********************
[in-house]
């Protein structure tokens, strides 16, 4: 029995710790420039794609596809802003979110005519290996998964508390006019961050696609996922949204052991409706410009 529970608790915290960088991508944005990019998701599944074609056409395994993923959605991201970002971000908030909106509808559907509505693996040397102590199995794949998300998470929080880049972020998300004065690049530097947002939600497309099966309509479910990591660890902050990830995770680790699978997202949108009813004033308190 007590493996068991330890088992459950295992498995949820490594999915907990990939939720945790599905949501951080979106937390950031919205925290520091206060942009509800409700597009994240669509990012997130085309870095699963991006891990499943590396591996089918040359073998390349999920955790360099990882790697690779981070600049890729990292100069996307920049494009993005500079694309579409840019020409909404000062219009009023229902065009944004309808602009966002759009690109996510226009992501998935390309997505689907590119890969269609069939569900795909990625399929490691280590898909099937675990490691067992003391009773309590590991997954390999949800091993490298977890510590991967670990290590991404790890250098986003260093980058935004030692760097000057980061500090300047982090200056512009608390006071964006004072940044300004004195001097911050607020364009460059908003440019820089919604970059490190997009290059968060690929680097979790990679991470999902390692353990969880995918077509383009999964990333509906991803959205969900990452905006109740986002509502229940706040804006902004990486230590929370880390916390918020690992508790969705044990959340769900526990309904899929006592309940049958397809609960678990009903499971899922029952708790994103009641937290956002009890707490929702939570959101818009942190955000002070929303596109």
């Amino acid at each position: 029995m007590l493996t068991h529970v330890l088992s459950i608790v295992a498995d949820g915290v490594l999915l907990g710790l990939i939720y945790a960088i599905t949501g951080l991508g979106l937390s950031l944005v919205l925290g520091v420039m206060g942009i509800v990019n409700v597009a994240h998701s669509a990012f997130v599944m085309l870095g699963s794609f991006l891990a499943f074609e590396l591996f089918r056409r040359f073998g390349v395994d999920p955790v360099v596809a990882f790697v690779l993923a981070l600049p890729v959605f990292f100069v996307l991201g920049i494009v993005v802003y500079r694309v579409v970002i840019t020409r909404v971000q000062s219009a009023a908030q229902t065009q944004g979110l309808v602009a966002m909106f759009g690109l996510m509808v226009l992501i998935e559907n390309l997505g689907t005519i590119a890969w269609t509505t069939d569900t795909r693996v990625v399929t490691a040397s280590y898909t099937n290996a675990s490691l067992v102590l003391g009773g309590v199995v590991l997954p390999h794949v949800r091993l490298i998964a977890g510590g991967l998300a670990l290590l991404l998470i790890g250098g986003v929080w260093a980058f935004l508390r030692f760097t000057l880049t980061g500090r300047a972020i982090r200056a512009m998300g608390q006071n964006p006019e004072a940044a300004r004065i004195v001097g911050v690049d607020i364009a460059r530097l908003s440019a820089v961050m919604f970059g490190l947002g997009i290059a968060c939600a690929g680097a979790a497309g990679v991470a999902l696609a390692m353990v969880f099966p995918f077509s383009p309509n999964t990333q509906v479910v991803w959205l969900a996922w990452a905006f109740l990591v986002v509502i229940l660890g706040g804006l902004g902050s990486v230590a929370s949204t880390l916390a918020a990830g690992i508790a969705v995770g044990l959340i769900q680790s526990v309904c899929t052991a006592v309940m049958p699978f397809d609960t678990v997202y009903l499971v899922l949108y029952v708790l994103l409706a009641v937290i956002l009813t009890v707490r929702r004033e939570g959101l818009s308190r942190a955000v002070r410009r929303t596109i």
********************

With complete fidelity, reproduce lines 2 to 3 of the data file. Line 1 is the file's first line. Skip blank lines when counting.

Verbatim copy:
């Protein structure tokens, strides 16, 4: 029995710790420039794609596809802003979110005519290996998964508390006019961050696609996922949204052991409706410009 529970608790915290960088991508944005990019998701599944074609056409395994993923959605991201970002971000908030909106509808559907509505693996040397102590199995794949998300998470929080880049972020998300004065690049530097947002939600497309099966309509479910990591660890902050990830995770680790699978997202949108009813004033308190 007590493996068991330890088992459950295992498995949820490594999915907990990939939720945790599905949501951080979106937390950031919205925290520091206060942009509800409700597009994240669509990012997130085309870095699963991006891990499943590396591996089918040359073998390349999920955790360099990882790697690779981070600049890729990292100069996307920049494009993005500079694309579409840019020409909404000062219009009023229902065009944004309808602009966002759009690109996510226009992501998935390309997505689907590119890969269609069939569900795909990625399929490691280590898909099937675990490691067992003391009773309590590991997954390999949800091993490298977890510590991967670990290590991404790890250098986003260093980058935004030692760097000057980061500090300047982090200056512009608390006071964006004072940044300004004195001097911050607020364009460059908003440019820089919604970059490190997009290059968060690929680097979790990679991470999902390692353990969880995918077509383009999964990333509906991803959205969900990452905006109740986002509502229940706040804006902004990486230590929370880390916390918020690992508790969705044990959340769900526990309904899929006592309940049958397809609960678990009903499971899922029952708790994103009641937290956002009890707490929702939570959101818009942190955000002070929303596109």
């Amino acid at each position: 029995m007590l493996t068991h529970v330890l088992s459950i608790v295992a498995d949820g915290v490594l999915l907990g710790l990939i939720y945790a960088i599905t949501g951080l991508g979106l937390s950031l944005v919205l925290g520091v420039m206060g942009i509800v990019n409700v597009a994240h998701s669509a990012f997130v599944m085309l870095g699963s794609f991006l891990a499943f074609e590396l591996f089918r056409r040359f073998g390349v395994d999920p955790v360099v596809a990882f790697v690779l993923a981070l600049p890729v959605f990292f100069v996307l991201g920049i494009v993005v802003y500079r694309v579409v970002i840019t020409r909404v971000q000062s219009a009023a908030q229902t065009q944004g979110l309808v602009a966002m909106f759009g690109l996510m509808v226009l992501i998935e559907n390309l997505g689907t005519i590119a890969w269609t509505t069939d569900t795909r693996v990625v399929t490691a040397s280590y898909t099937n290996a675990s490691l067992v102590l003391g009773g309590v199995v590991l997954p390999h794949v949800r091993l490298i998964a977890g510590g991967l998300a670990l290590l991404l998470i790890g250098g986003v929080w260093a980058f935004l508390r030692f760097t000057l880049t980061g500090r300047a972020i982090r200056a512009m998300g608390q006071n964006p006019e004072a940044a300004r004065i004195v001097g911050v690049d607020i364009a460059r530097l908003s440019a820089v961050m919604f970059g490190l947002g997009i290059a968060c939600a690929g680097a979790a497309g990679v991470a999902l696609a390692m353990v969880f099966p995918f077509s383009p309509n999964t990333q509906v479910v991803w959205l969900a996922w990452a905006f109740l990591v986002v509502i229940l660890g706040g804006l902004g902050s990486v230590a929370s949204t880390l916390a918020a990830g690992i508790a969705v995770g044990l959340i769900q680790s526990v309904c899929t052991a006592v309940m049958p699978f397809d609960t678990v997202y009903l499971v899922l949108y029952v708790l994103l409706a009641v937290i956002l009813t009890v707490r929702r004033e939570g959101l818009s308190r942190a955000v002070r410009r929303t596109i």